As of Tuesday, the county had received $4,577,489 from the Federal Emergency Management Agency to help pay for the costly process of clearing damage done to parts of the county during the April 27 tornado outbreak last year. The state, which is expected to give the county $704,070, had paid none of its promised share, county officials say.
Following the tornado outbreak, the federal government agreed to reimburse local governments for between 75 and 90 percent of the cleanup. The state, too, stepped in, promising to help pay for a portion of the disaster if the local governments would front the money. If those promises held, local governments would pay only a small percentage of the cleanup cost.
The reimbursement process is a common government method for paying for disaster relief, but the county’s extended wait has been longer than usual, said Lee Helms, a former state emergency management director who is managing the cleanup for Calhoun County. The lag time can be attributed to the extent of the damage done that day and the decisions leaders at the top had to make to manage it, Helms and other officials have said.
“They’re trying to be the best they can … but sometimes a backlog occurs, especially in the reimbursement process,” Helms said.
Federal and state officials say it’s not uncommon for the reimbursement process to take months after a disaster of this scale. Calhoun County has actually received a greater percentage of its share of the funds than have other counties, officials say.
No matter the reason, the delay is making it hard for administrators in the county to pay the $406,234 they owe contractors for the cleanup. Nor does it make it any easier to repay the $1.5 million the county drew from its capital savings fund to pay for the cleanup while waiting on the federal funding to arrive, county officials said.
The county received its most recent reimbursement check on Jan. 19 and paid contractors within the week, but the county hasn’t been able to keep the payments up. The contractors, along with the county, continue to wait on the funding.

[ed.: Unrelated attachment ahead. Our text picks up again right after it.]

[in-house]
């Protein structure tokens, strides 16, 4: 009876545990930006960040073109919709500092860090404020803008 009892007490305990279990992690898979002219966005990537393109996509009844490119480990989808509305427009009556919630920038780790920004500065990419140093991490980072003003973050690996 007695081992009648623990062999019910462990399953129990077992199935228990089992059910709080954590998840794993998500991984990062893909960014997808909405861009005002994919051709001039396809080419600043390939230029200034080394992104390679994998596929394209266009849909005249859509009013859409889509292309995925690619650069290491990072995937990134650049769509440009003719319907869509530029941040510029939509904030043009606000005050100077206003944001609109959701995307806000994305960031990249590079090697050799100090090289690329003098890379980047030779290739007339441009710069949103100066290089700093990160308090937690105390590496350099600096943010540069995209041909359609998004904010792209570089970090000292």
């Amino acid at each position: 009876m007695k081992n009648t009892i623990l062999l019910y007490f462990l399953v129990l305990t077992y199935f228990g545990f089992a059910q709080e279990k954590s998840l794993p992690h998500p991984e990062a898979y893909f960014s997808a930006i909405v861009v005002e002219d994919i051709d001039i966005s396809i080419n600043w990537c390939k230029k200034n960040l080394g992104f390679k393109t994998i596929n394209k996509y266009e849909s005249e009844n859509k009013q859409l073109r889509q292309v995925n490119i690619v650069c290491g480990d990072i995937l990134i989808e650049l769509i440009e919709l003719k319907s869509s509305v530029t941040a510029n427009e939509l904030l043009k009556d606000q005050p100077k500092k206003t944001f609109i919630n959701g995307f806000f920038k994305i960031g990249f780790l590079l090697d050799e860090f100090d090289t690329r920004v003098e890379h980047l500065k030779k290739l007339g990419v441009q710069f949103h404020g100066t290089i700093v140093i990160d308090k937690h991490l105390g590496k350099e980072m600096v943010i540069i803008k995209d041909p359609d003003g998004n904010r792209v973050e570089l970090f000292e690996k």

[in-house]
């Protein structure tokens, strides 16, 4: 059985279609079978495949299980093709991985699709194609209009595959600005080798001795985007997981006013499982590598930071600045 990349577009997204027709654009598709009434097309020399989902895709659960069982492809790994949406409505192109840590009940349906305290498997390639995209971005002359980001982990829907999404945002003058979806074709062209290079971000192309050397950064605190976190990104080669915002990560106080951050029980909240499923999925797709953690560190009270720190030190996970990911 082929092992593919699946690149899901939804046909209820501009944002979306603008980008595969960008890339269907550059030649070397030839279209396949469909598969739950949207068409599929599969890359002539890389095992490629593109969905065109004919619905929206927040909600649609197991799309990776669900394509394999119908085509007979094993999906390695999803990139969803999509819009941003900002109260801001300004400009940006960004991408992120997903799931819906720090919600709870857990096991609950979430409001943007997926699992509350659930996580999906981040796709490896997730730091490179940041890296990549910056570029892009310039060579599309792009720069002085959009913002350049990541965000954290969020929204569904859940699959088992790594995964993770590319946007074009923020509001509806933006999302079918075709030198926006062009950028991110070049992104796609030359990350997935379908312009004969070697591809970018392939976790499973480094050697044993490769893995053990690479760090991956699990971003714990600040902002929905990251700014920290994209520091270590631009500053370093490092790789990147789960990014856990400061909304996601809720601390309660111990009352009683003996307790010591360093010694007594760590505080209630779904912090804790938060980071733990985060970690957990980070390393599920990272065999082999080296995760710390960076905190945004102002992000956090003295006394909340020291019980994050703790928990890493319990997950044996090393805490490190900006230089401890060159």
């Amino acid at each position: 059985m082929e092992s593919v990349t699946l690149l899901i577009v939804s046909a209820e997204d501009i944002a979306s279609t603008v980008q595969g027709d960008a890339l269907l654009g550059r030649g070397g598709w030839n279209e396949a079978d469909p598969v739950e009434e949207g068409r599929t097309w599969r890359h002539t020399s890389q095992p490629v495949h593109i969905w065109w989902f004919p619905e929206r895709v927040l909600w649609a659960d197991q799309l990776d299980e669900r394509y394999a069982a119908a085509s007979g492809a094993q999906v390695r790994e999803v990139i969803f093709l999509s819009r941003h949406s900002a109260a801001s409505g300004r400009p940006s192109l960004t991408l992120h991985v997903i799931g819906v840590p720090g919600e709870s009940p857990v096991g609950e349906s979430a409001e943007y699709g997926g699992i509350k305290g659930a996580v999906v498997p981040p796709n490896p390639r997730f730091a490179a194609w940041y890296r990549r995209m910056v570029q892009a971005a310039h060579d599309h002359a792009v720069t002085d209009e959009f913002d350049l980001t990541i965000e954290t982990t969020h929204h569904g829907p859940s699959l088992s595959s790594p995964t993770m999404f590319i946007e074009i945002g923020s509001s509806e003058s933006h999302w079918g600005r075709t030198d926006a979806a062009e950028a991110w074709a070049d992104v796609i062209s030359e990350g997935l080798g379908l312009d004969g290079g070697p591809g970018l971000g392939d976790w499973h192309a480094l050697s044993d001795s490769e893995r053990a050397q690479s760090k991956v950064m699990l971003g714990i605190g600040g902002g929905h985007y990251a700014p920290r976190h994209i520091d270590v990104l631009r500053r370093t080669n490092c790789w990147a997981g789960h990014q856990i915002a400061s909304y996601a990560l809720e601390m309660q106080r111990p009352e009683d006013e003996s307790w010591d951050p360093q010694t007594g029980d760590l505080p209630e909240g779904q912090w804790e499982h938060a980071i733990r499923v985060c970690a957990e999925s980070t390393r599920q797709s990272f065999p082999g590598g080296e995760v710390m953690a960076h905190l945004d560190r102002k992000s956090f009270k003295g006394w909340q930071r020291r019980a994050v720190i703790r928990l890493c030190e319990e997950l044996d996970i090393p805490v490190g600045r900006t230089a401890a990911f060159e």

“We’re still sitting here with no money to pay contractors,” said Assistant Calhoun County Administrator Faye Robertson. “I would love for them to go ahead and get us some more money turned on.”
The county is expecting another $1,468,640.20 from FEMA, meaning the federal government has repaid 75 percent funding it agreed to dedicate to the debris removal effort. The state funding can’t yet be released for procedural purposes, officials said.
“You have people working as fast as they can,” said Yasamie August, a spokeswoman for the Alabama Emergency Management Agency. “Even with that, it’s going to take some time.”
Calhoun County is in the same position as hard-hit Tuscaloosa and Jefferson counties. Like Calhoun County, Jeffeson and Tuscaloosa have received about 75 percent of the federal money the counties are counting on.
And like Calhoun, they’re still waiting for the rest of that money, and for state money, according to the Alabama Emergency Management Agency.
“In terms of all the counties, they are ahead of the pack,” August said. “Everybody is at a different phase in this process.”
August said some of the smaller projects have been completed and paid for, but due to the magnitude of the disaster that struck the state on April 27, many are still under review.
Mary Olsen, a spokeswoman for FEMA, echoed August’s comments.
“This process, it takes time,” Olsen said. “It can just very based on disaster, based on projects.”
Staff writer Laura Johnson: 256-235-3544. On Twitter @ LJohnson_Star.